More reports on: Environment

Irma weakens, but remains lethal as it sweeps past Florida

12 September 2017

Hurricane Irma weakened into a tropical depression late on Monday, but remained deadly as it swirled beyond Florida, killing at least three people in Georgia, flooding the coast, sending trees crashing onto homes and forcing the world's busiest airport in Atlanta to cancel hundreds of flights.

Most of Florida spent Monday night in sweltering darkness after the diminished but still powerful Irma downed power lines and flooded the last dry corner of the state before wreaking havoc across Georgia and South Carolina.

By this morning, more than 13 million people, or two-thirds of Florida's population, were without power, according to the State Emergency Response Team, after rains and storm surge flooded Jacksonville in the state's north-eastern corner.

After leaving Florida as a tropical storm, Irma killed three people in Georgia and one in South Carolina, before being downgraded to a tropical depression over Columbus, Ga on Monday night.

An aircraft carrier and other Navy ships were headed to the Florida Keys, low-lying islands hit especially hard when Irma, then a Category 4 hurricane, struck on Sunday.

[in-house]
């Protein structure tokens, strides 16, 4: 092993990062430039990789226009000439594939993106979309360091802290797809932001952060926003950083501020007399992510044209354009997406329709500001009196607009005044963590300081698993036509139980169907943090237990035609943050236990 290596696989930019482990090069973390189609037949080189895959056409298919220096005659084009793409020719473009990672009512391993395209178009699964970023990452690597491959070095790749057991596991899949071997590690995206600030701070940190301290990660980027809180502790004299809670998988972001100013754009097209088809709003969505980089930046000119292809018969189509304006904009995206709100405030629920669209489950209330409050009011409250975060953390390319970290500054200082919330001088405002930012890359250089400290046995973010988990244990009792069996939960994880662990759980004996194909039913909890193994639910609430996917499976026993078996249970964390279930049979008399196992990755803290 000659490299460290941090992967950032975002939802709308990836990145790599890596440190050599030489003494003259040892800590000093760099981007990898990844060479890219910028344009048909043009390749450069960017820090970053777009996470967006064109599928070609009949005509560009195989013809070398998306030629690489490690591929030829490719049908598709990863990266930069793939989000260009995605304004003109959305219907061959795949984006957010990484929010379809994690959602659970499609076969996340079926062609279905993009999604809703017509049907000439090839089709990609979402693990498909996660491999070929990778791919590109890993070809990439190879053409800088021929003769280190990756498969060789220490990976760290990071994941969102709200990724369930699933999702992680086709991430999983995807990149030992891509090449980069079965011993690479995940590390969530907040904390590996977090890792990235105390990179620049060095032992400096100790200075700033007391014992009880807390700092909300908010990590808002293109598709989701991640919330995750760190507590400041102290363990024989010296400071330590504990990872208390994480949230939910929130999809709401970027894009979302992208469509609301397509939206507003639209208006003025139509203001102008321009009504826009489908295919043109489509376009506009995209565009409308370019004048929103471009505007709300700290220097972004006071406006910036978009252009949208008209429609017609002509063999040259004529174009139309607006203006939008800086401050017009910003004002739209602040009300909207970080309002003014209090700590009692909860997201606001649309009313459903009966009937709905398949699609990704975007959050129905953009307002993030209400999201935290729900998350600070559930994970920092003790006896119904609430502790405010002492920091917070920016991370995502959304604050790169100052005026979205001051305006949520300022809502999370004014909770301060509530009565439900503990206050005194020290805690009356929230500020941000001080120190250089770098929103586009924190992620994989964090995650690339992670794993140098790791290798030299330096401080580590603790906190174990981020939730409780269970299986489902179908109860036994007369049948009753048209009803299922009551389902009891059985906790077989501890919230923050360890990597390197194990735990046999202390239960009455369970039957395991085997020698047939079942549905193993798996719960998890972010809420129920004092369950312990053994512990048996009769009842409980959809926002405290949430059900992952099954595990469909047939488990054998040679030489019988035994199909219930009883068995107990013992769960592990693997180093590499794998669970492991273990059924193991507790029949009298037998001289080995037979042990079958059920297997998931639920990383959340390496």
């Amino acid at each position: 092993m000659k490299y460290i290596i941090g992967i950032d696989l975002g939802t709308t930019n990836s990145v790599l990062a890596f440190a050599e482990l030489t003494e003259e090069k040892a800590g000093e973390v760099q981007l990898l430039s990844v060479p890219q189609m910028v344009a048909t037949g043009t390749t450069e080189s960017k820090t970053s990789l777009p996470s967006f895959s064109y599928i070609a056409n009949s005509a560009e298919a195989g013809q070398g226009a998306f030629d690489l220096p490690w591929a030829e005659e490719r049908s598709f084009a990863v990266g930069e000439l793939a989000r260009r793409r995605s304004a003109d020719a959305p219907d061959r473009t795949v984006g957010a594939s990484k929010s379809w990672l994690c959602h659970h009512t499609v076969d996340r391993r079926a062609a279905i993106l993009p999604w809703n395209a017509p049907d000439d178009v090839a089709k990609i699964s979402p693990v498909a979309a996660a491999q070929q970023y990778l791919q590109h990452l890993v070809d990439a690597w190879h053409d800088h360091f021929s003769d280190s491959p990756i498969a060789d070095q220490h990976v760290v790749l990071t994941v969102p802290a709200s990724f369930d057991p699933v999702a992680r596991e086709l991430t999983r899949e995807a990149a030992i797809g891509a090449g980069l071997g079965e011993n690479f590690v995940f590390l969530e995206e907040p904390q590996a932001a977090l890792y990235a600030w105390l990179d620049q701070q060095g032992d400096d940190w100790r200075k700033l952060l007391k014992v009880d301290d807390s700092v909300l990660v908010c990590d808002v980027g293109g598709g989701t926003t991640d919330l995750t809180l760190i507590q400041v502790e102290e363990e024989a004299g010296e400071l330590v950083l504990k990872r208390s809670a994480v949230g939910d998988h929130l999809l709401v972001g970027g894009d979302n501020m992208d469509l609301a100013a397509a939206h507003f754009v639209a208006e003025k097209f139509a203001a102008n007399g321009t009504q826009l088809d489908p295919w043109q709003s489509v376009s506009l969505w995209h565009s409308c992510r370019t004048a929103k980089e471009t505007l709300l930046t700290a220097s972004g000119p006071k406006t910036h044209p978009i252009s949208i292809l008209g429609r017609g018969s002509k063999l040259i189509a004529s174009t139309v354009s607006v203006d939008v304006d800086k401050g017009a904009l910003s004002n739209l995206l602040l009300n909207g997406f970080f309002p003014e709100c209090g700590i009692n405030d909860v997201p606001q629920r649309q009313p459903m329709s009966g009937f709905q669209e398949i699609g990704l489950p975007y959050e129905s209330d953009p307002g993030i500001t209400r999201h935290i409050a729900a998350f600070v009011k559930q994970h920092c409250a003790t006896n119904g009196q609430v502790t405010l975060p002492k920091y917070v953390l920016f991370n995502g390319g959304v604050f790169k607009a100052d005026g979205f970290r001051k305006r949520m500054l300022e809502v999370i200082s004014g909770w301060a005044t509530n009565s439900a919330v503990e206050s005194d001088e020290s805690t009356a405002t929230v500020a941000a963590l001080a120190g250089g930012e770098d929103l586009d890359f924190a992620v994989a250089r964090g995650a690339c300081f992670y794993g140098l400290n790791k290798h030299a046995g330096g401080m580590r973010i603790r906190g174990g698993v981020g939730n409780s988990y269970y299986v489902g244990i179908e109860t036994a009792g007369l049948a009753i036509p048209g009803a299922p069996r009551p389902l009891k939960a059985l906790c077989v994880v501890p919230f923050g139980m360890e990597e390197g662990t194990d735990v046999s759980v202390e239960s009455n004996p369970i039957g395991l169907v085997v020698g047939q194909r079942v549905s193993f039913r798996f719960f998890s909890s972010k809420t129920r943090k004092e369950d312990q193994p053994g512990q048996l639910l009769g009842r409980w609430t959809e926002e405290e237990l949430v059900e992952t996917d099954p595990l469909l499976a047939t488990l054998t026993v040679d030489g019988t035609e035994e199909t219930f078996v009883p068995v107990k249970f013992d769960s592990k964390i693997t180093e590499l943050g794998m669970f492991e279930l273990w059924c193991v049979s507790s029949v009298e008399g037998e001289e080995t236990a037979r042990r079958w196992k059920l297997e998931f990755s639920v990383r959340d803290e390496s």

The former hurricane remained an immense, 668 km wide storm as its centre moved on from Florida Monday afternoon, giving its still-formidable gusts and drenching rains a far reach.

''I just hope everyone survived,'' Gov Rick Scott of Florida said on Monday after completing a flyover of the islands.

Some 5,40,000 people were ordered to evacuate days earlier from Savannah and the rest of Georgia's coast. Irma sent 4 feet of ocean water into downtown Charleston, South Carolina, as the storm's centre passed 400 km away. City officials urged residents to stay off the streets as almost 1 metre of water above dry ground is expected overnight.

Over the next two days, Irma is expected to push into Alabama, Mississippi and Tennessee.

At least 42 people have died as a result of the storm, including at least eight in the continental United States, according to The Associated Press.

The full extent of the damage is not yet known, and the authorities have hesitated to estimate the cost of a cleanup.

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